According to recently published research by the University of Toronto–Mississauga, third- and fourth-graders in Canada who initially scored low in sympathy and helpfulness developed those qualities at above-average rates if they took group 40-minute music lessons for a full school year.
A new research study by the University of Oxford, published in the Royal Society’s Open Science journal, has provided the first evidence for an ‘ice-breaker effect’ of singing in bringing strangers closer together.
Research supported by U.S charity the National Association of Music Merchants (NAMM) Foundation – which is funded by NAMM Members through trade association activities and private donations –
is expanding understanding about the impact of music making and music education, the importance of music at every stage of life, and relationships between music and physical and emotional wellness.
In this article, originally published on the Musicstage website, Anita Holford and Dyfan Wyn Owen, both parents of a young musician, look at whether learning music really can make a difference to childrens’ futures.
We take it as read that playing a musical instrument or singing is good for the brain, the body and the emotions. But is it all supposition and pseudo-science?
Peter Greene, a teacher and writer, recently posted an article on the Huffington Post website where he asks people to stop ‘defending’ music education by pointing to its wider benefits.
Learning music through your youth could protect your brain from cognitive decline in your older years. Researchers at the University of Kansas Medical Center have evaluated the association between musical instrumental participation and cognitive ageing.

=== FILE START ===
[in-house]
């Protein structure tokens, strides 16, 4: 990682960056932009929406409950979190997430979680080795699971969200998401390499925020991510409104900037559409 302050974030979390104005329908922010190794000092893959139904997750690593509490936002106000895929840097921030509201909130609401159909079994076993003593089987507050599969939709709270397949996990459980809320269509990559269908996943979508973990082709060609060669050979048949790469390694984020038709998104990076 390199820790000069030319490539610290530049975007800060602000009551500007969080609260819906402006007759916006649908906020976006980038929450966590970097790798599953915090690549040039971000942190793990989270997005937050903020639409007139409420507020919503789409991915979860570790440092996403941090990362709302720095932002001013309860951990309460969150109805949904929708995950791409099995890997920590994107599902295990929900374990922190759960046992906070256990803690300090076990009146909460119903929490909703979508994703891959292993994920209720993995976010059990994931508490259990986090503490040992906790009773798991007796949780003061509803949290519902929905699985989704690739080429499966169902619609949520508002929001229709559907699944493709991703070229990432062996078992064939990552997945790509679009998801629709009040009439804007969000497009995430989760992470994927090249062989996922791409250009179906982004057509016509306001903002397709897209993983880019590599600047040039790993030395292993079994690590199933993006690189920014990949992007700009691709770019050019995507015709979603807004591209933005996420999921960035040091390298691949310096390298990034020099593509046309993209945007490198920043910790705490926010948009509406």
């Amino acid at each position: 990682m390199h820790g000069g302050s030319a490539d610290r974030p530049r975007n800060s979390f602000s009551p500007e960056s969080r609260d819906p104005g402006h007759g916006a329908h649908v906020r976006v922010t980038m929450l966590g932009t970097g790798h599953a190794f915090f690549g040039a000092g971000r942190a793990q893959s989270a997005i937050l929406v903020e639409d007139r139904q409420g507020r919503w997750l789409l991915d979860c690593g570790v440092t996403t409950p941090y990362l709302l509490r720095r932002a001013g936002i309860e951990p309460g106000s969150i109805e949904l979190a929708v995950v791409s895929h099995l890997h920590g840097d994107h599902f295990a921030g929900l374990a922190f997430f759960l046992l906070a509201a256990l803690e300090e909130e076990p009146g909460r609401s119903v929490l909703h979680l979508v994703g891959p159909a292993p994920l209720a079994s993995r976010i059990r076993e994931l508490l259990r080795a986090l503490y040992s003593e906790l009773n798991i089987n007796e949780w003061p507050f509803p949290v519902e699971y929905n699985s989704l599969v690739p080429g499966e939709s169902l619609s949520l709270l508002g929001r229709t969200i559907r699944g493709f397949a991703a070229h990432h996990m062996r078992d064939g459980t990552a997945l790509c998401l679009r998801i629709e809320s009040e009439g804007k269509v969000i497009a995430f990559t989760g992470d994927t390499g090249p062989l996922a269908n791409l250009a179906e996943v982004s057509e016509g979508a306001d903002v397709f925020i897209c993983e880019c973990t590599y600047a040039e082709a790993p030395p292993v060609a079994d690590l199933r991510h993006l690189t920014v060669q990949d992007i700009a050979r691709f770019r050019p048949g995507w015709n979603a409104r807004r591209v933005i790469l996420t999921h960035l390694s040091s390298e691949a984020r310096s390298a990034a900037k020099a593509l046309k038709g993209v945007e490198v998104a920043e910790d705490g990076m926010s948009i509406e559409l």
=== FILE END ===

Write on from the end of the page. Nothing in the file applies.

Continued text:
Individuals who practiced a musical instrument during their adolescence and kept it up for at least a decade exhibit better cognitive functions in older age. The reason for this seems to be that musical training has a protective effect on the brain.
A new research review (Jan 2015) by internationally renowned Professor Susan Hallam MBE, UCL Institute of Education, outlines compelling evidence for the benefits of music
The National Foundation for Youth Music (‘Youth Music’) is the leading UK children’s charity using music to transform the lives of disadvantaged young people. In 2013-14, analysis of the evaluation reports submitted by those organisations funded by Youth Music showed that music-making activities had led to positive musical, personal and social outcomes for children and young people, particularly those in challenging circumstances. Click anywhere on this excerpt to read the full post.
Over the summer of 2013 music organisation Noise Solution worked with seven Child and Adolescent Mental Health (CAMHS) clients in a pilot project to test the appropriateness and effectiveness of Noise Solution’s methodology for this client group.
The longest study of its kind has shown that musical training could help children to reduce feelings of anxiety, gain a greater control of their emotions and